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In Motor City, historic auto industry gives way to new life

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More than Motor City

Detroit has been home to about 100 automobile manufacturers over the past 120 years.

Detroit is a must-see destination for car lovers, but a visit reveals a revival reaching far beyond the city's historic auto industry

Looking to discover the history of the automobile? There's no better place to start than here in the Motor City. But – spoiler alert – you'll come for the cars, and find much more.

First stop: Dearborn, midway between the Metropolitan Airport and Detroit, where you'll find both the headquarters of Ford Motor Company and The Henry Ford museum: 12 acres of cars, planes, trains, tractors and more under one roof.

Travel back in time to learn about the history of Detroit’s auto industry at the Henry Ford museum.

That's just the beginning. Walk next door to the 90-acre Greenfield Village to visit the workshop where Thomas Edison developed the incandescent light bulb, the Wright Brothers conceived their first airplane and, for a fiver, be chauffeured in a Model T. On weekends, catch a gloves-optional, 1867-style baseball game, then hop on a bus to tour F-150 production at the Ford River Rouge Complex.

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But it's not all just for show: the nearby Ford Research and Innovation Center is developing the latest in high-tech, including 3-D printing of auto parts and an impressive visualization studio where virtual reality meets high-quality visual design. Unfortunately, it's open only to customers who own a new-generation GT (a modern interpretation of the 1966 Le Mans winner) as they visit the formerly secret GT design studio to customize their car.

Onward to Detroit, where Henry Ford's Piquette Avenue Plant, birthplace of the Model T, offers tours and a large display of vintage auto-mobilia. Lest you think Ford is the only auto maker here, the city has been home to about 100 automobile manufacturers over the past 120 years. One of those, the former home of Packard, is seeing new life as developers break ground on a mixed-use restoration project on its 3.5 million square feet of abandoned space (it was used as the apocalyptic set for a soon-to-be-released Transformers franchise flick).

Head south on Woodward Avenue, Detroit's main thoroughfare, and you're on the first street in the world to be paved and the first to have a traffic light. At the end, towering over the Detroit River, is the modern glass Renaissance Center. The headquarters of General Motors, it stands in stark contrast to the historic downtown buildings, which are seeing a renaissance of their own.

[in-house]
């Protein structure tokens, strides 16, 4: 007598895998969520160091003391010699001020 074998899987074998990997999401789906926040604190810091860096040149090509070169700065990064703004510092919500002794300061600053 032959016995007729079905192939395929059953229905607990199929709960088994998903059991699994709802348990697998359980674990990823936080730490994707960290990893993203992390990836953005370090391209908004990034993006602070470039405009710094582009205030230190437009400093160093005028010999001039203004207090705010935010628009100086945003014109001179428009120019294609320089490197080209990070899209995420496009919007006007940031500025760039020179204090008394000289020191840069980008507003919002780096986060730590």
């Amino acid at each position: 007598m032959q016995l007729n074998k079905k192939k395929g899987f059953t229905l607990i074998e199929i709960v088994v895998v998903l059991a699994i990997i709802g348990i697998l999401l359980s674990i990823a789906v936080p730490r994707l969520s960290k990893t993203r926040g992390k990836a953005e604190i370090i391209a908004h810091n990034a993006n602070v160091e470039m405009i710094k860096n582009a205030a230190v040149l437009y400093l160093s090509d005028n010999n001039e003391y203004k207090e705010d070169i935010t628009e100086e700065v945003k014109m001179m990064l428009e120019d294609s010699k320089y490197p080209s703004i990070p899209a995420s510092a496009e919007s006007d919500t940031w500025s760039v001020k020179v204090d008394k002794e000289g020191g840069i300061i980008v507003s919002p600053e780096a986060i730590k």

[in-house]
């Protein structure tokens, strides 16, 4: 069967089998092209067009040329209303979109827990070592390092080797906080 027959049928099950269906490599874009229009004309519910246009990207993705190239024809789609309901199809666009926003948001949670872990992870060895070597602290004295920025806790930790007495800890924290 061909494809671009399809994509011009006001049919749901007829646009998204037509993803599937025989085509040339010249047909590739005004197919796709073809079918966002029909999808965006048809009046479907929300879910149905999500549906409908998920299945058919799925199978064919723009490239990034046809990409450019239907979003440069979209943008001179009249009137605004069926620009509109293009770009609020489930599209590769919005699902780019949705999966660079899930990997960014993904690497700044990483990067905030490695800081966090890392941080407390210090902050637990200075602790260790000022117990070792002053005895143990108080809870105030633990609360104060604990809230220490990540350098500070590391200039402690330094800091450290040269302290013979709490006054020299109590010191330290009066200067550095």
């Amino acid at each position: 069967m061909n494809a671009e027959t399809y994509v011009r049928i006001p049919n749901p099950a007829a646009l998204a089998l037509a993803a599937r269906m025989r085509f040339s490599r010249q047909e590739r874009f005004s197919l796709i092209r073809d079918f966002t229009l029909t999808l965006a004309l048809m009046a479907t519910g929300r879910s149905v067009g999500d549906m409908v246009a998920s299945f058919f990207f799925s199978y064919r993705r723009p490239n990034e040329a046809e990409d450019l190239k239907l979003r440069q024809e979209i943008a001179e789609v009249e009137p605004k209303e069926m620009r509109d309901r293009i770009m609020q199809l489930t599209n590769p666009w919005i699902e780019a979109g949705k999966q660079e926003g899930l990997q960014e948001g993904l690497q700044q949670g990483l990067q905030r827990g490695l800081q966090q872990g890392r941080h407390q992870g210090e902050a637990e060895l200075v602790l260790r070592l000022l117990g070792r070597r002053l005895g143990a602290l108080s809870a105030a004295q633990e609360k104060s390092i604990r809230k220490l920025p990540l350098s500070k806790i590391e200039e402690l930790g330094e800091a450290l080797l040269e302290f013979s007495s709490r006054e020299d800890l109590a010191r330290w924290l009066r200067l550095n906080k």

The Guardian Building in Detroit.

Don't miss the three-storey mosaic-filled lobby of the Guardian Building, complete with a Tiffany clock, and decorated with Pewabic and Rookwood tiles. En route, you'll pass Cadillac Square, where John F. Kennedy delivered his first official campaign speech in 1960. To the north, in the shadow of the new home of hockey's Red Wings – Little Caesars Arena – is the Detroit Masonic Temple, the largest in the world, which claimed Henry Ford among its members. Everywhere are signs of rebirth.

"People say Detroit is coming back, and the people who have always been here say, 'Hey, we never went away,'" says the guide introducing the Heidelberg Project where, in 1986, artist Tyree Guyton began transforming his childhood neighbourhood. With a curated blocks-long evolving exhibit on Heidelberg Street, found objects are grouped to convey ideas – primarily the resiliency of Detroit.

Among the many displays, a decaying Saab is dotted with plastic Canada geese, a pink Hummer is submerged in the earth and flanked by a bicycle, and a row of rusted-out car hoods stand in front of the lot where singer Wilson Pickett's house once stood. All are references to Detroit's history and ongoing relationship with the auto industry. Guyton, who drives around town in an F-150 to gather objects, felt an urgency to create a statement through art, because he thought many residents were waiting for something or someone to save them. "You have to create your own reality in this world today," he says. Detroit is doing just that.

Musician Jack White recently opened a vinyl pressing plant in what was originally the sales office for Willys Overland Jeep.

Musician Jack White, a native son, recently opened a vinyl pressing plant, located in the rear of his Third Man Records label store (in what was originally the sales office for Willys Overland Jeep in 1912). Along with the Detroit Denim Co. and block-partner Shinola – maker of hipster bicycles, watches, notebooks and soon, a downtown hotel – Third Man Pressing aims to create meaningful, well-compensated manufacturing jobs. Even foodies will be happy; midtown is breeding hot restaurants such as Selden Standard, Avalon International Breads and the Peterboro.

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Detroit's history and its revival have not gone unnoticed: in 2015, it became the first U.S. city to be named a UNESCO City of Design. This distinction reflects what it was, what it is and what it is becoming – all of it built on the automobile industry, and its many highs and lows.

As Guyton says: "You've got to go through something to tap into your greatness."

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